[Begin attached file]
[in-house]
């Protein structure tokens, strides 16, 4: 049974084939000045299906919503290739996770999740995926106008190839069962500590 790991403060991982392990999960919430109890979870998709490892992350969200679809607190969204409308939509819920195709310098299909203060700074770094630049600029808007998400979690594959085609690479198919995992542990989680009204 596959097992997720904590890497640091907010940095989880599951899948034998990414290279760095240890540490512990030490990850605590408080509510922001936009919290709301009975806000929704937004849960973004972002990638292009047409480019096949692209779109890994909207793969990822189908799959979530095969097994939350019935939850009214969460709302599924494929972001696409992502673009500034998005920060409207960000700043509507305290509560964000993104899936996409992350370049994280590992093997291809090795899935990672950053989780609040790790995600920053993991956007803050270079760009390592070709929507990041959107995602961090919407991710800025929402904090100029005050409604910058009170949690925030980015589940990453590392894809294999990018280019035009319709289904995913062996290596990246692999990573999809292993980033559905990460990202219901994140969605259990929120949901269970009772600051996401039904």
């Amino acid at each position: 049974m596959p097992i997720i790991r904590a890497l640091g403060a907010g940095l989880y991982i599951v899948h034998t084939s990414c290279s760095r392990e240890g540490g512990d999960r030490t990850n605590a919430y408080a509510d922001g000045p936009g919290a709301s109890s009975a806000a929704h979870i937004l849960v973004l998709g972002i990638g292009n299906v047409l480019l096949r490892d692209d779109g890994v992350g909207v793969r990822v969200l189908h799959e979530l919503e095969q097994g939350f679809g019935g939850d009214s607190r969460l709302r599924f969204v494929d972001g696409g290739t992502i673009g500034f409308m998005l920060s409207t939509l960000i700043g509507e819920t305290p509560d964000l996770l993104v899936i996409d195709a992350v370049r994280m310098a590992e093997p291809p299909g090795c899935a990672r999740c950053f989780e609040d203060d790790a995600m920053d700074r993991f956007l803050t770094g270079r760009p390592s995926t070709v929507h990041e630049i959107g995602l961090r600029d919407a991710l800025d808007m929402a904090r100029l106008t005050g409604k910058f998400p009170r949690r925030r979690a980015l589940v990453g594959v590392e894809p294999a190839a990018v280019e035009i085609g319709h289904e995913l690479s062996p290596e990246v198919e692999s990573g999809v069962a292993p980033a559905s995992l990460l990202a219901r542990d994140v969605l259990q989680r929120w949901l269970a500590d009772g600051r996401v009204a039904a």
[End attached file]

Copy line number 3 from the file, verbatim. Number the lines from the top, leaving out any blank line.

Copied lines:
């Amino acid at each position: 049974m596959p097992i997720i790991r904590a890497l640091g403060a907010g940095l989880y991982i599951v899948h034998t084939s990414c290279s760095r392990e240890g540490g512990d999960r030490t990850n605590a919430y408080a509510d922001g000045p936009g919290a709301s109890s009975a806000a929704h979870i937004l849960v973004l998709g972002i990638g292009n299906v047409l480019l096949r490892d692209d779109g890994v992350g909207v793969r990822v969200l189908h799959e979530l919503e095969q097994g939350f679809g019935g939850d009214s607190r969460l709302r599924f969204v494929d972001g696409g290739t992502i673009g500034f409308m998005l920060s409207t939509l960000i700043g509507e819920t305290p509560d964000l996770l993104v899936i996409d195709a992350v370049r994280m310098a590992e093997p291809p299909g090795c899935a990672r999740c950053f989780e609040d203060d790790a995600m920053d700074r993991f956007l803050t770094g270079r760009p390592s995926t070709v929507h990041e630049i959107g995602l961090r600029d919407a991710l800025d808007m929402a904090r100029l106008t005050g409604k910058f998400p009170r949690r925030r979690a980015l589940v990453g594959v590392e894809p294999a190839a990018v280019e035009i085609g319709h289904e995913l690479s062996p290596e990246v198919e692999s990573g999809v069962a292993p980033a559905s995992l990460l990202a219901r542990d994140v969605l259990q989680r929120w949901l269970a500590d009772g600051r996401v009204a039904a």